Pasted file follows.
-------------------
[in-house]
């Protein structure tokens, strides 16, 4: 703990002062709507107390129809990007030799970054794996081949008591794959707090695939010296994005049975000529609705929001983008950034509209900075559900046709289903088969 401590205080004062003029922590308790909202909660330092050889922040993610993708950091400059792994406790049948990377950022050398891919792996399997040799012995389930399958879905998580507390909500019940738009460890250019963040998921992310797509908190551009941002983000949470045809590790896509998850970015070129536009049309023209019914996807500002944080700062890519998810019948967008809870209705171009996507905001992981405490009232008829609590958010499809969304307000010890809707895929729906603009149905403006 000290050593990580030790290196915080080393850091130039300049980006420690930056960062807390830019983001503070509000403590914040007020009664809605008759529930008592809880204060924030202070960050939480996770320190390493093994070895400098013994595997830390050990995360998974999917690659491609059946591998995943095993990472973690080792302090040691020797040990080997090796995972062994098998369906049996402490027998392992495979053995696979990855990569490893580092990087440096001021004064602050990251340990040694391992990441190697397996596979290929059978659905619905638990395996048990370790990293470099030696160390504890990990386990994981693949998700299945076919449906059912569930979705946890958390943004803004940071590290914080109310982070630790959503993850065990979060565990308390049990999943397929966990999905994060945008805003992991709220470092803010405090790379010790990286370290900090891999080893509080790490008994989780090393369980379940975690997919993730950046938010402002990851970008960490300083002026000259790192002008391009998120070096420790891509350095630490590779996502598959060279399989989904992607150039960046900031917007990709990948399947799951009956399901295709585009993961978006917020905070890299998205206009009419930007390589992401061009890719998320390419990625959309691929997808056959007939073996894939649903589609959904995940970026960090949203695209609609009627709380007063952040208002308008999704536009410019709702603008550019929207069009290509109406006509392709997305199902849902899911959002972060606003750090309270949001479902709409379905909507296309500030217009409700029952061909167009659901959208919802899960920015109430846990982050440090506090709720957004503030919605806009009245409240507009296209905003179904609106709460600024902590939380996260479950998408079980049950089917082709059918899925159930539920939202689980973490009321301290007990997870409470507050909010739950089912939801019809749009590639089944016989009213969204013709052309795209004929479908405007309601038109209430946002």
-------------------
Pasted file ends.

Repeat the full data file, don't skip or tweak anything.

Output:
[in-house]
């Protein structure tokens, strides 16, 4: 703990002062709507107390129809990007030799970054794996081949008591794959707090695939010296994005049975000529609705929001983008950034509209900075559900046709289903088969 401590205080004062003029922590308790909202909660330092050889922040993610993708950091400059792994406790049948990377950022050398891919792996399997040799012995389930399958879905998580507390909500019940738009460890250019963040998921992310797509908190551009941002983000949470045809590790896509998850970015070129536009049309023209019914996807500002944080700062890519998810019948967008809870209705171009996507905001992981405490009232008829609590958010499809969304307000010890809707895929729906603009149905403006 000290050593990580030790290196915080080393850091130039300049980006420690930056960062807390830019983001503070509000403590914040007020009664809605008759529930008592809880204060924030202070960050939480996770320190390493093994070895400098013994595997830390050990995360998974999917690659491609059946591998995943095993990472973690080792302090040691020797040990080997090796995972062994098998369906049996402490027998392992495979053995696979990855990569490893580092990087440096001021004064602050990251340990040694391992990441190697397996596979290929059978659905619905638990395996048990370790990293470099030696160390504890990990386990994981693949998700299945076919449906059912569930979705946890958390943004803004940071590290914080109310982070630790959503993850065990979060565990308390049990999943397929966990999905994060945008805003992991709220470092803010405090790379010790990286370290900090891999080893509080790490008994989780090393369980379940975690997919993730950046938010402002990851970008960490300083002026000259790192002008391009998120070096420790891509350095630490590779996502598959060279399989989904992607150039960046900031917007990709990948399947799951009956399901295709585009993961978006917020905070890299998205206009009419930007390589992401061009890719998320390419990625959309691929997808056959007939073996894939649903589609959904995940970026960090949203695209609609009627709380007063952040208002308008999704536009410019709702603008550019929207069009290509109406006509392709997305199902849902899911959002972060606003750090309270949001479902709409379905909507296309500030217009409700029952061909167009659901959208919802899960920015109430846990982050440090506090709720957004503030919605806009009245409240507009296209905003179904609106709460600024902590939380996260479950998408079980049950089917082709059918899925159930539920939202689980973490009321301290007990997870409470507050909010739950089912939801019809749009590639089944016989009213969204013709052309795209004929479908405007309601038109209430946002």